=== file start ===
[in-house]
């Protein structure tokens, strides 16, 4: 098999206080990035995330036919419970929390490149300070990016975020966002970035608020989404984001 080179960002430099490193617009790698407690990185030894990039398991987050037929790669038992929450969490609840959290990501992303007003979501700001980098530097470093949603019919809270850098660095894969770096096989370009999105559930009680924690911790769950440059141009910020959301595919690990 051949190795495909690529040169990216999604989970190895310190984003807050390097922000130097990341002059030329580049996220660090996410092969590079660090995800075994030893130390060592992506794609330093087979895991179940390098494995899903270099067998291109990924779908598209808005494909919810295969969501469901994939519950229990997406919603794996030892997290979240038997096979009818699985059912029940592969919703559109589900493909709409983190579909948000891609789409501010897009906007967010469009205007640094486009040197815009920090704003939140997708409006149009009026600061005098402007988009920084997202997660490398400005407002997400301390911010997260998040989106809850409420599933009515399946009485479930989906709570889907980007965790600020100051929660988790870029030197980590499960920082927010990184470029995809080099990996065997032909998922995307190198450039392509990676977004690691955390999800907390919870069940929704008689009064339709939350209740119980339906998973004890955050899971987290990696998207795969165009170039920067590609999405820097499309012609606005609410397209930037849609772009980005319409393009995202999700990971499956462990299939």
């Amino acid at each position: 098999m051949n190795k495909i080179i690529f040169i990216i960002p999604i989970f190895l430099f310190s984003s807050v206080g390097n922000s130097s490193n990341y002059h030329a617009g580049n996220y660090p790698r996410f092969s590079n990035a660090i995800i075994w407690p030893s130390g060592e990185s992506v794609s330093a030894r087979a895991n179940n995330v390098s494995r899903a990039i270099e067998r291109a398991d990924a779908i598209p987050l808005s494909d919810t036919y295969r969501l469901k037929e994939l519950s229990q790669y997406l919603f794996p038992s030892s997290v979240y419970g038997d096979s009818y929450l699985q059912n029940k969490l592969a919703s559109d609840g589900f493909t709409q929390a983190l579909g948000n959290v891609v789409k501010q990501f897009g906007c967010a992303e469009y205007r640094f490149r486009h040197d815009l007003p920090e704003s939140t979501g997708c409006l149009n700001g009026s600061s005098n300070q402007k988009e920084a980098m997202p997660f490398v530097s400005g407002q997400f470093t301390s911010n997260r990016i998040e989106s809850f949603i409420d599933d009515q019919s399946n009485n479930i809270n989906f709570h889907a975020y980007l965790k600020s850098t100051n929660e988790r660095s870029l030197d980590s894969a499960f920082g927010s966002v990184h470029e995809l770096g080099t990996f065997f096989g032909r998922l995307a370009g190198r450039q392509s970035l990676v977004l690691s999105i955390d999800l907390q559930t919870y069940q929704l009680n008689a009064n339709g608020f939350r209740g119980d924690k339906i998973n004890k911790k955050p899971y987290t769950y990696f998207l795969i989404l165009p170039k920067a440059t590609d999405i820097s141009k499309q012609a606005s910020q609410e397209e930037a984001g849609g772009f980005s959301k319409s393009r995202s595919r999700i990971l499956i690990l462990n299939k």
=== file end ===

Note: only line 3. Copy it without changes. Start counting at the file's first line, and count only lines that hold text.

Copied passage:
């Amino acid at each position: 098999m051949n190795k495909i080179i690529f040169i990216i960002p999604i989970f190895l430099f310190s984003s807050v206080g390097n922000s130097s490193n990341y002059h030329a617009g580049n996220y660090p790698r996410f092969s590079n990035a660090i995800i075994w407690p030893s130390g060592e990185s992506v794609s330093a030894r087979a895991n179940n995330v390098s494995r899903a990039i270099e067998r291109a398991d990924a779908i598209p987050l808005s494909d919810t036919y295969r969501l469901k037929e994939l519950s229990q790669y997406l919603f794996p038992s030892s997290v979240y419970g038997d096979s009818y929450l699985q059912n029940k969490l592969a919703s559109d609840g589900f493909t709409q929390a983190l579909g948000n959290v891609v789409k501010q990501f897009g906007c967010a992303e469009y205007r640094f490149r486009h040197d815009l007003p920090e704003s939140t979501g997708c409006l149009n700001g009026s600061s005098n300070q402007k988009e920084a980098m997202p997660f490398v530097s400005g407002q997400f470093t301390s911010n997260r990016i998040e989106s809850f949603i409420d599933d009515q019919s399946n009485n479930i809270n989906f709570h889907a975020y980007l965790k600020s850098t100051n929660e988790r660095s870029l030197d980590s894969a499960f920082g927010s966002v990184h470029e995809l770096g080099t990996f065997f096989g032909r998922l995307a370009g190198r450039q392509s970035l990676v977004l690691s999105i955390d999800l907390q559930t919870y069940q929704l009680n008689a009064n339709g608020f939350r209740g119980d924690k339906i998973n004890k911790k955050p899971y987290t769950y990696f998207l795969i989404l165009p170039k920067a440059t590609d999405i820097s141009k499309q012609a606005s910020q609410e397209e930037a984001g849609g772009f980005s959301k319409s393009r995202s595919r999700i990971l499956i690990l462990n299939k």